• Housekeeping by Marilynne Robinson

    The novel explores the life of two sisters, Ruth and Lucille, who are raised by a series of relatives in a small, secluded town in Idaho after their mother's suicide. The girls' lives are profoundly affected by the eccentric and transient lifestyle of their aunt Sylvie, who becomes their guardian. The narrative delves deeply into themes of family, identity, womanhood, and the impermanence of life, ultimately leading to a divide between the sisters as they choose different paths in life.

  • Rebecca by Daphne du Maurier

    A young woman marries a wealthy widower and moves into his large English country house. She quickly realizes that the memory of her husband's first wife, Rebecca, haunts every corner of the estate. The housekeeper's obsessive devotion to Rebecca and the mysterious circumstances of her death continue to overshadow the second wife's attempts to make a happy life with her husband. As secrets about Rebecca's life and death are revealed, the new wife must grapple with her own identity and place within the household.

  • Distant Star by Roberto Bolaño

    "Distant Star" is a chilling novel set in Chile following the 1973 coup that overthrew Salvador Allende. The story focuses on a character who uses his position as a member of the Chilean Air Force to commit heinous acts of violence. His fascination with poetry and aerial acrobatics is interwoven with his terrifying actions, creating a disconcerting contrast. The narrative explores the horrific realities of political upheaval, the fine line between art and brutality, and the long-lasting effects of trauma.

  • The Big Sleep by Raymond Chandler

    In this classic detective novel, a private investigator is hired by a wealthy family to resolve a blackmail issue involving the younger daughter. As he delves deeper into the case, he uncovers a web of deceit, murder, and organized crime. The detective's investigation is further complicated by his growing attraction to the older daughter, adding a layer of personal involvement to an already complex case. The novel is renowned for its gritty depiction of 1930s Los Angeles and its sharp, witty dialogue.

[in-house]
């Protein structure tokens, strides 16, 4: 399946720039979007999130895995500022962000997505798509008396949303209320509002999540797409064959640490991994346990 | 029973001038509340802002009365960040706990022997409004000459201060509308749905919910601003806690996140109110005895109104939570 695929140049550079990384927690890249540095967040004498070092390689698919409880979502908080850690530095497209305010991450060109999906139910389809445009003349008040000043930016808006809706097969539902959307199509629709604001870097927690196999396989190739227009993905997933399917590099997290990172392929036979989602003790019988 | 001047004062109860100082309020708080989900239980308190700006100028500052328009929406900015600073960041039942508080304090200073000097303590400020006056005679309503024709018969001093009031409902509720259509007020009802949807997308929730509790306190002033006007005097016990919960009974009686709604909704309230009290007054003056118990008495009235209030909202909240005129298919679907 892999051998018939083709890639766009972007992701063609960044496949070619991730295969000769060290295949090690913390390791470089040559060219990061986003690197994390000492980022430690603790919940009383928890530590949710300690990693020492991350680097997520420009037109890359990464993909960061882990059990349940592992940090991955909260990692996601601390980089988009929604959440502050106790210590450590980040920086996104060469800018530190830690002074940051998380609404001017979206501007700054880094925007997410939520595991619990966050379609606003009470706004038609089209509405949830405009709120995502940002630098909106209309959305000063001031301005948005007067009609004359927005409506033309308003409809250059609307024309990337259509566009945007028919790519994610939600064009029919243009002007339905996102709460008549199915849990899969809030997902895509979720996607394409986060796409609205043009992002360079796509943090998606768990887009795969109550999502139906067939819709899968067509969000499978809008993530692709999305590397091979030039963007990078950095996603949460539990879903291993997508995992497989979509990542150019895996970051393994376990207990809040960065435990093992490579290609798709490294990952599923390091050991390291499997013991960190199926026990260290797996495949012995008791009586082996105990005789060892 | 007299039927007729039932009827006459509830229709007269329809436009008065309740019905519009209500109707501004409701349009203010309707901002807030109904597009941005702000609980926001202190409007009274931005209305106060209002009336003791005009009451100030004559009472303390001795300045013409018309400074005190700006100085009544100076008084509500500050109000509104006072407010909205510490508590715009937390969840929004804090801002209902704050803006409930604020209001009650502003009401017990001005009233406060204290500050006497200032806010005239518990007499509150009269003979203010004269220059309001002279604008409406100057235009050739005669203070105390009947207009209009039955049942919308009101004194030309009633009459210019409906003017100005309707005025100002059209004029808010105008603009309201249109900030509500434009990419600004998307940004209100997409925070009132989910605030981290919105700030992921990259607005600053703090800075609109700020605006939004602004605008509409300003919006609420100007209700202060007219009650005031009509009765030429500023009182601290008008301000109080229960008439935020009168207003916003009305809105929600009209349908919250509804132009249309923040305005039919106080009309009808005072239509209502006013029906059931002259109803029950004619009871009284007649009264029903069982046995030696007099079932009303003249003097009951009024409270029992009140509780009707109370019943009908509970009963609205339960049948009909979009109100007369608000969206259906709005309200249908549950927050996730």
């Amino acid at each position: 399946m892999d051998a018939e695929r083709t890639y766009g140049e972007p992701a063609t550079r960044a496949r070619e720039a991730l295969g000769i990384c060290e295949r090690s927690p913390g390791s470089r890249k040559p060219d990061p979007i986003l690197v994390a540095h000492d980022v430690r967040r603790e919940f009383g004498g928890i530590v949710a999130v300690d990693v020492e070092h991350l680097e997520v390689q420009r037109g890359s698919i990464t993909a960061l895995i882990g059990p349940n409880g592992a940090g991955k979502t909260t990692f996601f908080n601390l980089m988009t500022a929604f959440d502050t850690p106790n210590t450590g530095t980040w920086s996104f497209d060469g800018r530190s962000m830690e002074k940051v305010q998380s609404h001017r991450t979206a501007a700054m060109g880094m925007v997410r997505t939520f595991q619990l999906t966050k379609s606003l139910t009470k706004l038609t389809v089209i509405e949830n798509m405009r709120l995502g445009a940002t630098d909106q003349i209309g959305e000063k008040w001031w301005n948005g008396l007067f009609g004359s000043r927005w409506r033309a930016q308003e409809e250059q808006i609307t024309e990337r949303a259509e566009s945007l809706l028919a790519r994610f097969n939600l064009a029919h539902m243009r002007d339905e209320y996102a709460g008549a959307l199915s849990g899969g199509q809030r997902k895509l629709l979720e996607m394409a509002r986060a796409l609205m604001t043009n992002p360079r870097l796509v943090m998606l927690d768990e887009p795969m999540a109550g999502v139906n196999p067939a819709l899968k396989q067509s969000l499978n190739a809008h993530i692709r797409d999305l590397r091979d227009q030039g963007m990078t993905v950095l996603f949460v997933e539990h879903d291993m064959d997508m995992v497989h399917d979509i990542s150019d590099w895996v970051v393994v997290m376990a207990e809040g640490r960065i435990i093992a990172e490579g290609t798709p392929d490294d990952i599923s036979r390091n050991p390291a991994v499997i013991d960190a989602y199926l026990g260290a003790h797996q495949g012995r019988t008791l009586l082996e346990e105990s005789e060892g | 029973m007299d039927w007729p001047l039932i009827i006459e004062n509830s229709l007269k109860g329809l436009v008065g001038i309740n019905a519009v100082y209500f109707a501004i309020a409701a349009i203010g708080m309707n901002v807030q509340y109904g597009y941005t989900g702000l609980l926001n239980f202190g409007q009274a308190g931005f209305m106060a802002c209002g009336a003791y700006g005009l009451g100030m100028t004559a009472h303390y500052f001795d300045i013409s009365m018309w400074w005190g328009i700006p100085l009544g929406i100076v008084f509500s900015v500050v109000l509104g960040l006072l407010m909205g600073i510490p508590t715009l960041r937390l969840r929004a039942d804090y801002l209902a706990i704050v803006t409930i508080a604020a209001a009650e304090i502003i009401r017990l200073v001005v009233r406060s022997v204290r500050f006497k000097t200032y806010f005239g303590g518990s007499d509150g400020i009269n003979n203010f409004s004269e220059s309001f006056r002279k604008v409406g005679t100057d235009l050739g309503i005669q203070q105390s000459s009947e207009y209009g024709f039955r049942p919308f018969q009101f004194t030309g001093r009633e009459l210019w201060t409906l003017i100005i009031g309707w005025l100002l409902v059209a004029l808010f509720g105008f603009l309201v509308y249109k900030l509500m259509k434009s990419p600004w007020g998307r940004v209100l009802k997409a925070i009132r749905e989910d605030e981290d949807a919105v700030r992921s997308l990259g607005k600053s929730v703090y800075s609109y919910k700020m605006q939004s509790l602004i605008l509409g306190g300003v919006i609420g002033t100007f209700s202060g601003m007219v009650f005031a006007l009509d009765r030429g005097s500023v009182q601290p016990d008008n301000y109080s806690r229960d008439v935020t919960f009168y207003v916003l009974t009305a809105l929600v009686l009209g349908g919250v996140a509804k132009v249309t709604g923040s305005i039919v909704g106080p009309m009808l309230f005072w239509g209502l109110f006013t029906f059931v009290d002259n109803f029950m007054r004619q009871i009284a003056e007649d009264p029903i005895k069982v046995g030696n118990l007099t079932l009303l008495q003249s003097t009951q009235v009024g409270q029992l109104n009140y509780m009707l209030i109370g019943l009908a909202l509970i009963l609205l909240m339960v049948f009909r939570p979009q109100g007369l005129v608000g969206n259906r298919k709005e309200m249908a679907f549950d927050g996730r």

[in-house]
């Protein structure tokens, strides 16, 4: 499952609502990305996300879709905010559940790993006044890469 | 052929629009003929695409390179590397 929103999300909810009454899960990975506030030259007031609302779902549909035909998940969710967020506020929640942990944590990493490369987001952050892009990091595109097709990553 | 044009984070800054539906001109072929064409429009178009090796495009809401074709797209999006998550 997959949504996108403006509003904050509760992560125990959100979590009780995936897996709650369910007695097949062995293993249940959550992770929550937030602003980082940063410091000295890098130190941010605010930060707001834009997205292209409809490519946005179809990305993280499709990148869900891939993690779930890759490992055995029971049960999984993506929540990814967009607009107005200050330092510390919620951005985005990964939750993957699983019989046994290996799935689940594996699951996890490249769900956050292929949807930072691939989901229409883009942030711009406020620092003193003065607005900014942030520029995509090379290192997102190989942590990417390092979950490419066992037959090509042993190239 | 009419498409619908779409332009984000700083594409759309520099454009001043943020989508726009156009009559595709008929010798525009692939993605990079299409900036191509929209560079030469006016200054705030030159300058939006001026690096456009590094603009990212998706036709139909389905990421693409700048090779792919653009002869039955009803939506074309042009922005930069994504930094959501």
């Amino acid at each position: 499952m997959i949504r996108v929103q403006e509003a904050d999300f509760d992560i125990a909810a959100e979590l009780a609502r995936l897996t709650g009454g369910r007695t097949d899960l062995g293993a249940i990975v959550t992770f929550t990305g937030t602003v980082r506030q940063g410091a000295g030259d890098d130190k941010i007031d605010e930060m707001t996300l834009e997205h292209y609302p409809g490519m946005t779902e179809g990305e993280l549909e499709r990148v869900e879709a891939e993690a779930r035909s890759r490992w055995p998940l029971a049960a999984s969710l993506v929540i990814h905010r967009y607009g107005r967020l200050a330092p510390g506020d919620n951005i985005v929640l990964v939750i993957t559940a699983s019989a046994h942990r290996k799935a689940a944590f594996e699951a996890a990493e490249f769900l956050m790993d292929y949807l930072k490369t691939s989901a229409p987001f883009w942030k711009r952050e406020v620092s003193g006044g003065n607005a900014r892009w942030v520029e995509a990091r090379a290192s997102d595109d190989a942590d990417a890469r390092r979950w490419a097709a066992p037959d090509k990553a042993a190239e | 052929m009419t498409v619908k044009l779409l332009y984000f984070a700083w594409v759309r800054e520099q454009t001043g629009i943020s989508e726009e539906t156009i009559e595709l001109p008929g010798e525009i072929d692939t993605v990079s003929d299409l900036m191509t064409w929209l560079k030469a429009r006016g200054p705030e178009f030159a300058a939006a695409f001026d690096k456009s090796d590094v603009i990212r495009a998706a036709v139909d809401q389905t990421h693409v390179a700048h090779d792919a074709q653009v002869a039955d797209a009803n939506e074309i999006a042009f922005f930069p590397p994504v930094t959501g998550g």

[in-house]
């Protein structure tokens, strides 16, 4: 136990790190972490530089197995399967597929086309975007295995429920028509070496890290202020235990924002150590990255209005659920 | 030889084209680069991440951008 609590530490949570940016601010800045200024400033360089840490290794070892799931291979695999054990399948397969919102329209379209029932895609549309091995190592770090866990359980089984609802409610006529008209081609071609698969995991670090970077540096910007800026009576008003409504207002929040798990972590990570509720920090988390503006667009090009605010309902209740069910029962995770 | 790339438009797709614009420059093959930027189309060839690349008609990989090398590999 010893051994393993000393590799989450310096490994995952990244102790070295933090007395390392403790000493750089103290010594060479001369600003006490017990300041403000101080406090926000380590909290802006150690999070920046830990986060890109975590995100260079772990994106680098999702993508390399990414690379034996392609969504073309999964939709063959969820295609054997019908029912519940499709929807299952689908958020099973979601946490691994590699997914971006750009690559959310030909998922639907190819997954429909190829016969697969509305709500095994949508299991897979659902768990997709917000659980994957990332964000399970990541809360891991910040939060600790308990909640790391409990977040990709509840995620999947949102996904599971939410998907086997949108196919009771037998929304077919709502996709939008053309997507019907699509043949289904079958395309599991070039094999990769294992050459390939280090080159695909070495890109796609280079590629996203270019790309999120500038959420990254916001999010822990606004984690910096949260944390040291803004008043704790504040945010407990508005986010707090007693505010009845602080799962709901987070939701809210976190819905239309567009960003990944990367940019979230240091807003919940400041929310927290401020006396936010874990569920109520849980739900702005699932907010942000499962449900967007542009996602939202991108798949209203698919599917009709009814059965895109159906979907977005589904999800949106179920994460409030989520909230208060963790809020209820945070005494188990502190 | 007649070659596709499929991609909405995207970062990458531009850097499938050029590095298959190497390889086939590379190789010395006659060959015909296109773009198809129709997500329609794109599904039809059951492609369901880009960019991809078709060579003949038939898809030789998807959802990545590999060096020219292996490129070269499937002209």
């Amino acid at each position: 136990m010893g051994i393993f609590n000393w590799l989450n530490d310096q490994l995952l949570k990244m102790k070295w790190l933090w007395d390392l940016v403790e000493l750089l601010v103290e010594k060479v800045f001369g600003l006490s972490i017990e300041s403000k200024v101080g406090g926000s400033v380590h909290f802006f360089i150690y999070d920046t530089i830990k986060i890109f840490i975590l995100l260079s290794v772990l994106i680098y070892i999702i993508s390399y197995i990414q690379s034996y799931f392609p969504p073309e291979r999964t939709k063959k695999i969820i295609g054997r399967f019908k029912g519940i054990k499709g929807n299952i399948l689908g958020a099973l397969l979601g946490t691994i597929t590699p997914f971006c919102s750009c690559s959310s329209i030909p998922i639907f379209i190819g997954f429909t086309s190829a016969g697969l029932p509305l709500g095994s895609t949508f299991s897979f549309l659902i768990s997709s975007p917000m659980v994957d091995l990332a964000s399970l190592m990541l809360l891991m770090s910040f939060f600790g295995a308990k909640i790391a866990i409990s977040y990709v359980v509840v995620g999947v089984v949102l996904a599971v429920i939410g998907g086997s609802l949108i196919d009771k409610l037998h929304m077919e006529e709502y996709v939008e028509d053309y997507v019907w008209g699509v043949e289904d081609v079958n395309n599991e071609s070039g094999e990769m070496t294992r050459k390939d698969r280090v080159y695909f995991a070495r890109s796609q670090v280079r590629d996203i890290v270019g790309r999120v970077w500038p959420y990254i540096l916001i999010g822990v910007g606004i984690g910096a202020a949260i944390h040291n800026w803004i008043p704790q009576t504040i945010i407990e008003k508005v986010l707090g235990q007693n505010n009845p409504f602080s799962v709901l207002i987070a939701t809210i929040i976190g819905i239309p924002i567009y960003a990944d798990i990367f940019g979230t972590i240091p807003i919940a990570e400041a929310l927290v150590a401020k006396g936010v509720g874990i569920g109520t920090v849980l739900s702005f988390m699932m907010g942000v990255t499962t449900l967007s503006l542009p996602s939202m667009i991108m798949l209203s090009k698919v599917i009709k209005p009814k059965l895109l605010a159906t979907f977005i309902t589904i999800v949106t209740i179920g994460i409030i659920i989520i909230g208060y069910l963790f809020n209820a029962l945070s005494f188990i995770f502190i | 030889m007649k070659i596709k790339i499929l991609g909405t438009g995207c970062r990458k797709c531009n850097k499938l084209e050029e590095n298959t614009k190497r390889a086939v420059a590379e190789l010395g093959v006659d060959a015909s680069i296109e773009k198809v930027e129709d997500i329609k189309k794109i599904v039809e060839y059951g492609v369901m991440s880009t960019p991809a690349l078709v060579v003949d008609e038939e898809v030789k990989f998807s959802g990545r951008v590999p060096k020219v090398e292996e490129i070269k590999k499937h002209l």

• The Elementary Particles by Michel Houellebecq

    "The Elementary Particles" is a provocative novel that explores the lives of two half-brothers, one a molecular biologist and the other a disenchanted teacher, against the backdrop of late 20th-century France. The narrative delves into their personal struggles and emotional turmoil, resulting from their dysfunctional upbringing by a self-absorbed, hedonistic mother. Throughout the novel, the author uses their stories to critique contemporary society, touching on themes such as sexual liberation, consumerism, and the decline of traditional values. The book also delves into the implications of scientific advancements, particularly in the field of molecular biology.

  • The Name of the Rose by Umberto Eco

    Set in a wealthy Italian monastery in the 14th century, the novel follows a Franciscan friar and his young apprentice as they investigate a series of mysterious deaths within the monastery. As they navigate the labyrinthine library and decipher cryptic manuscripts, they uncover a complex plot involving forbidden books, secret societies, and the Inquisition. The novel is a blend of historical fiction, mystery, and philosophical exploration, delving into themes of truth, knowledge, and the power of the written word.

  • The Waves by Virginia Woolf